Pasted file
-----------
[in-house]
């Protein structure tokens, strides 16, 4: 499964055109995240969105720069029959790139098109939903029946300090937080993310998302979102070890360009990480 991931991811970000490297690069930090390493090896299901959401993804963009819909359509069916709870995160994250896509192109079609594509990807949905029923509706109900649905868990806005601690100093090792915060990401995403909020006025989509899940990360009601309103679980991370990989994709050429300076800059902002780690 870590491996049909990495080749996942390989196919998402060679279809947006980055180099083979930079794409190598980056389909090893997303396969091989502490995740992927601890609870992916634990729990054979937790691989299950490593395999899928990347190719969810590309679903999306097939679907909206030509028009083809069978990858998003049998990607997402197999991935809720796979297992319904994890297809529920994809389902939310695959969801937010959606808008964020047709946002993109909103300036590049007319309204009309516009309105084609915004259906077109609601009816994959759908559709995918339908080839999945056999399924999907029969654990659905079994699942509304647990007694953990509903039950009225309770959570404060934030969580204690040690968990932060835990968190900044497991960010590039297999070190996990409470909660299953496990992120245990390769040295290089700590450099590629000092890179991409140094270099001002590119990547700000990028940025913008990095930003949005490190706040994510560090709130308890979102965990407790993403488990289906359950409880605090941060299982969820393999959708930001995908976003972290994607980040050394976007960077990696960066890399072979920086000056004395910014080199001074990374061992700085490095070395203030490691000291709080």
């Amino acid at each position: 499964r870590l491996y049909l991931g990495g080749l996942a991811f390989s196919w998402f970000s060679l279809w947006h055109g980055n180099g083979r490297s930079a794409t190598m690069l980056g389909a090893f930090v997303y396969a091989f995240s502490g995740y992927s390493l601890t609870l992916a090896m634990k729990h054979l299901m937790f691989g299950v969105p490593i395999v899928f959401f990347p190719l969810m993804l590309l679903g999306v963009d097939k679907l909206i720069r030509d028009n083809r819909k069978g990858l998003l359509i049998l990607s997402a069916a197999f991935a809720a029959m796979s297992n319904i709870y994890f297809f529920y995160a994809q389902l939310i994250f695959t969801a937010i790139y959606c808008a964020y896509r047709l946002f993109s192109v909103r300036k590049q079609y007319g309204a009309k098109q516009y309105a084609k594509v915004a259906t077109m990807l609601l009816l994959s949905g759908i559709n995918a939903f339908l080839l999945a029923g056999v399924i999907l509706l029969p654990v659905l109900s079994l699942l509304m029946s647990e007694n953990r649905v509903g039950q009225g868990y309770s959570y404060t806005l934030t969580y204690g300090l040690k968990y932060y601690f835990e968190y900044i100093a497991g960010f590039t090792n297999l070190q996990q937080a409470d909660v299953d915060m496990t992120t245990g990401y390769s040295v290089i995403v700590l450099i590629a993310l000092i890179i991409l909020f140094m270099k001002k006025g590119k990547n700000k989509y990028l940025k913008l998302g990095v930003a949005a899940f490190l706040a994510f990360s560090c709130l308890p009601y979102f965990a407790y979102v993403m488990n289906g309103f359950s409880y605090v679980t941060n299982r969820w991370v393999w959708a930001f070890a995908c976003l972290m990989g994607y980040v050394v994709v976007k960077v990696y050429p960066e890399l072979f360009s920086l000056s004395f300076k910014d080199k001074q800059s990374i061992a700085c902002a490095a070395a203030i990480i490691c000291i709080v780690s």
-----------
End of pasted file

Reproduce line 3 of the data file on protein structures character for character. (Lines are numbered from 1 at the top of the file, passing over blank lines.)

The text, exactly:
């Amino acid at each position: 499964r870590l491996y049909l991931g990495g080749l996942a991811f390989s196919w998402f970000s060679l279809w947006h055109g980055n180099g083979r490297s930079a794409t190598m690069l980056g389909a090893f930090v997303y396969a091989f995240s502490g995740y992927s390493l601890t609870l992916a090896m634990k729990h054979l299901m937790f691989g299950v969105p490593i395999v899928f959401f990347p190719l969810m993804l590309l679903g999306v963009d097939k679907l909206i720069r030509d028009n083809r819909k069978g990858l998003l359509i049998l990607s997402a069916a197999f991935a809720a029959m796979s297992n319904i709870y994890f297809f529920y995160a994809q389902l939310i994250f695959t969801a937010i790139y959606c808008a964020y896509r047709l946002f993109s192109v909103r300036k590049q079609y007319g309204a009309k098109q516009y309105a084609k594509v915004a259906t077109m990807l609601l009816l994959s949905g759908i559709n995918a939903f339908l080839l999945a029923g056999v399924i999907l509706l029969p654990v659905l109900s079994l699942l509304m029946s647990e007694n953990r649905v509903g039950q009225g868990y309770s959570y404060t806005l934030t969580y204690g300090l040690k968990y932060y601690f835990e968190y900044i100093a497991g960010f590039t090792n297999l070190q996990q937080a409470d909660v299953d915060m496990t992120t245990g990401y390769s040295v290089i995403v700590l450099i590629a993310l000092i890179i991409l909020f140094m270099k001002k006025g590119k990547n700000k989509y990028l940025k913008l998302g990095v930003a949005a899940f490190l706040a994510f990360s560090c709130l308890p009601y979102f965990a407790y979102v993403m488990n289906g309103f359950s409880y605090v679980t941060n299982r969820w991370v393999w959708a930001f070890a995908c976003l972290m990989g994607y980040v050394v994709v976007k960077v990696y050429p960066e890399l072979f360009s920086l000056s004395f300076k910014d080199k001074q800059s990374i061992a700085c902002a490095a070395a203030i990480i490691c000291i709080v780690s």